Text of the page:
March 4, 2020
Words from Waller
The interconnectedness of the modern world has been made manifest in recent weeks by the emergence and rapid spread of COVID-19, caused by a new-to-humans coronavirus that first appeared in the Wuhan region of China in December and now has reached countries in every part of the world. Here in the United States, over a hundred cases have been identified, and ten people in Washington State have died, most associated with a nursing home in Kirkland.
Here at Willamette we have been tracking and preparing for the possible arrival of COVID-19 since January. Bishop Wellness Center Director Don Thomson has convened a working group that includes representatives of all major units and schools, and we are collaborating with partners such as Marion County Health and the State of Oregon to ensure that we are taking the right precautions to prioritize health and safety not just for those on campus but for our students studying around the world. Don will continue to keep all of us informed of any new developments and updates will be posted on Willamette's coronavirus web page.
For most young, healthy people it appears that the new virus causes only relatively mild symptoms, and sometimes none at all—and of course we are very fortunate to have terrific staff like those of Bishop Wellness, not to mention Salem Health across the street. But nearly every one of us has elderly or immunocompromised relatives or friends and many of us are far from home, worried about family members. I urge you to give special thought to our international students, including those from Tokyo International University of America. History shows the appalling results of mixing ignorance, fear, and disease. Please report any incidents of xenophobia or racism you encounter, on-campus or off, and keep in mind in your daily interactions that your colleagues, friends, teachers, students, and staff members may be dealing with new kinds of stress or distraction as we all live through a period of disruption and uncertainty.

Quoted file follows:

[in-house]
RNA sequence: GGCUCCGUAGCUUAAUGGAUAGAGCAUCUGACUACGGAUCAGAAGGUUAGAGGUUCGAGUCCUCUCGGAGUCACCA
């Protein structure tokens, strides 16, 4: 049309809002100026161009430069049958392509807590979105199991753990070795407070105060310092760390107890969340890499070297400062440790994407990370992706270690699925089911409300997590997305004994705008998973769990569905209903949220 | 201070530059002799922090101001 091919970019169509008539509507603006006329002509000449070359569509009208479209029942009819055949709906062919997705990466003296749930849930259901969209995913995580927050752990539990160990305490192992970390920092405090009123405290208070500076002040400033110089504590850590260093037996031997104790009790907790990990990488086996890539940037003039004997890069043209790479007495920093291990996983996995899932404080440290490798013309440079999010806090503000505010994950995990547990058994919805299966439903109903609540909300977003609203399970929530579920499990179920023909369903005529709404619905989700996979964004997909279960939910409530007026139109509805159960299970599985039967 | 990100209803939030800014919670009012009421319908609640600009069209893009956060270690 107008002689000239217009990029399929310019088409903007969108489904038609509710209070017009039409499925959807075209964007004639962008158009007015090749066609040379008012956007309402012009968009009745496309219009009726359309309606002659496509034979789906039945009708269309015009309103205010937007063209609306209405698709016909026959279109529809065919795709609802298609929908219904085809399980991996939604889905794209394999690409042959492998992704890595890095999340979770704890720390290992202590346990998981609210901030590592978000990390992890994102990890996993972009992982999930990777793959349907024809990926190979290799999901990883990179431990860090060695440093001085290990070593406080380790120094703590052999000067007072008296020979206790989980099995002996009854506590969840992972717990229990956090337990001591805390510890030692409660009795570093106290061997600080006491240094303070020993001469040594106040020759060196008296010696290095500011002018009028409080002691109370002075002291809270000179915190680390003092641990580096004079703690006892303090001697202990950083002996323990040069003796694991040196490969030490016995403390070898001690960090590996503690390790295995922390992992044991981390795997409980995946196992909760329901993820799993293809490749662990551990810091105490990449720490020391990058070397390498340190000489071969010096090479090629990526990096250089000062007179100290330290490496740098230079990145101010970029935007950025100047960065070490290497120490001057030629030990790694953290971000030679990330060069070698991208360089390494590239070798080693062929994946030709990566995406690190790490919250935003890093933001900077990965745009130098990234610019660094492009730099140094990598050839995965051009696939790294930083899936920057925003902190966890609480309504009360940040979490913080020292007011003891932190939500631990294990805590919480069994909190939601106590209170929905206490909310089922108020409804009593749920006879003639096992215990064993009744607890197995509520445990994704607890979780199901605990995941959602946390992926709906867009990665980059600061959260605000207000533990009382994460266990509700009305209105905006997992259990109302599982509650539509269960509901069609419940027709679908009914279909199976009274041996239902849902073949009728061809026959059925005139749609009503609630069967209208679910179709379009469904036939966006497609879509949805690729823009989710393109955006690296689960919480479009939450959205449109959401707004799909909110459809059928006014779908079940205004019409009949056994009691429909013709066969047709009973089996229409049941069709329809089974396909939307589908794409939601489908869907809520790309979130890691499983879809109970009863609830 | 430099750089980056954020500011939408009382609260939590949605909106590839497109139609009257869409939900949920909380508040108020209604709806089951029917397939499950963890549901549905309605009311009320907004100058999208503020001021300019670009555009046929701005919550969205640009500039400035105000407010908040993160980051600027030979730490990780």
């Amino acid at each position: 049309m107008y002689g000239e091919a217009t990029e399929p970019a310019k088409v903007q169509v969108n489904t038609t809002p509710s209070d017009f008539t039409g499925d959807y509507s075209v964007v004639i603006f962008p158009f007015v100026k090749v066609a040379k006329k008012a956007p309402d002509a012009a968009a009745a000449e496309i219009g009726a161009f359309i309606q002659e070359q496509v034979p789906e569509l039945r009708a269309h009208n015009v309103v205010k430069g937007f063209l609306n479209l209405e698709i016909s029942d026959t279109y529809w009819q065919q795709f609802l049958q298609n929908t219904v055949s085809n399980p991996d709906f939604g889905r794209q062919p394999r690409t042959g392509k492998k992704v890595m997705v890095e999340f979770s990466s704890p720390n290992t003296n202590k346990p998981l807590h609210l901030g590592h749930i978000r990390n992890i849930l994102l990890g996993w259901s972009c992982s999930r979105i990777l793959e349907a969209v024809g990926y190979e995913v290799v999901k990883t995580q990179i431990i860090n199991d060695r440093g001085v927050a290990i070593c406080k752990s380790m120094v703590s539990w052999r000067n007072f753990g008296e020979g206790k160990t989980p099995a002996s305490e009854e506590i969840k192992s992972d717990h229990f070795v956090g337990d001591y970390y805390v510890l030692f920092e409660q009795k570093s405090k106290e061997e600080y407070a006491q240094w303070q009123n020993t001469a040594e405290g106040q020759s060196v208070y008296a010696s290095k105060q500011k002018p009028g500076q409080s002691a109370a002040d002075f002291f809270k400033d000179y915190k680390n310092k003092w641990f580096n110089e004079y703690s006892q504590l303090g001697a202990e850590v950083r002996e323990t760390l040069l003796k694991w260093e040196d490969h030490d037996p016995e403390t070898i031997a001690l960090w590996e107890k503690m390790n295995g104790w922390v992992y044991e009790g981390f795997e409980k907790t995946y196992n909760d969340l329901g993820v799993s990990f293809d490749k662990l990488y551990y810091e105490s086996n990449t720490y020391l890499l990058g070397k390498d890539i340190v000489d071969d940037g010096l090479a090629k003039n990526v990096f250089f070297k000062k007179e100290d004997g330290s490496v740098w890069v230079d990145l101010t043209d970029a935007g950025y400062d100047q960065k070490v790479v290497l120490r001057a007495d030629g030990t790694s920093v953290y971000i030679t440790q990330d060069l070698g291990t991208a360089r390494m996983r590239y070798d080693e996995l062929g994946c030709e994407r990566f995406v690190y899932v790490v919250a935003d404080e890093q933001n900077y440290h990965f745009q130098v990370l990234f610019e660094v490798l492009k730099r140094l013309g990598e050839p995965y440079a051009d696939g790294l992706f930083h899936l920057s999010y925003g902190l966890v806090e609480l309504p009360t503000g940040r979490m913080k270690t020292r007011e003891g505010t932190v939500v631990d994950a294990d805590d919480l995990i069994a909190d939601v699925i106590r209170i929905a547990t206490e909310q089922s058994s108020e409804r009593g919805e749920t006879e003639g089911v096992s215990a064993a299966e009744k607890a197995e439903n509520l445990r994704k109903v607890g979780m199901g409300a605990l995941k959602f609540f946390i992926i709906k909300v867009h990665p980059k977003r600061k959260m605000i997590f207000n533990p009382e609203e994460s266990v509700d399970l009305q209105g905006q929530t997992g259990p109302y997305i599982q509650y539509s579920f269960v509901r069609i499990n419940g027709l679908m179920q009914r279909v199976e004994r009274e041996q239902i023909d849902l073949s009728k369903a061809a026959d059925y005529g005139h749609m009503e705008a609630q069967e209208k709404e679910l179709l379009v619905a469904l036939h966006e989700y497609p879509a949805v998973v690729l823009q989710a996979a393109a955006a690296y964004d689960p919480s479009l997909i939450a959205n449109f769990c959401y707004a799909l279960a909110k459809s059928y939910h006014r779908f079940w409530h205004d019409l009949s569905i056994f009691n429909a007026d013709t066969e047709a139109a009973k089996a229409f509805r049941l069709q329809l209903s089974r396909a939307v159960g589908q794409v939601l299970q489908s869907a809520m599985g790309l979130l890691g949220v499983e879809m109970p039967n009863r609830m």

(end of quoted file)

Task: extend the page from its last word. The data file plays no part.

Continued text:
It is easy, reading the news, to feel empathy for those in China, Korea, Italy, Iran, and Kirkland, WA whose lives have been deeply affected by COVID-19. The World Health Organization, the Centers for Disease Control and Prevention, and others still hope to slow or even halt its further spread, but it seems inevitable that the disease will cause broader disruption in Oregon, the US, and around the world in the weeks and months ahead.
As Bearcats, we are many things: challenging, idealistic, passionate. But each year at Matriculation, when Chaplain Karen Wood teaches us the motto in Latin, she also celebrates one enduring, and defining, Bearcat characteristic: kindness. Time and again, Willamette has proven itself a caring and compassionate community. Let us fully express that quality now and into the spring and beyond.
So, wash your hands, sneeze into a tissue, replace handshakes with fist bumps, but most importantly, be there for each other in the weeks and months ahead. Interconnectedness may be a challenge for public health officials, but it is also the most powerful tool we have to fight against any threat, including COVID-19.
Non nobis solum,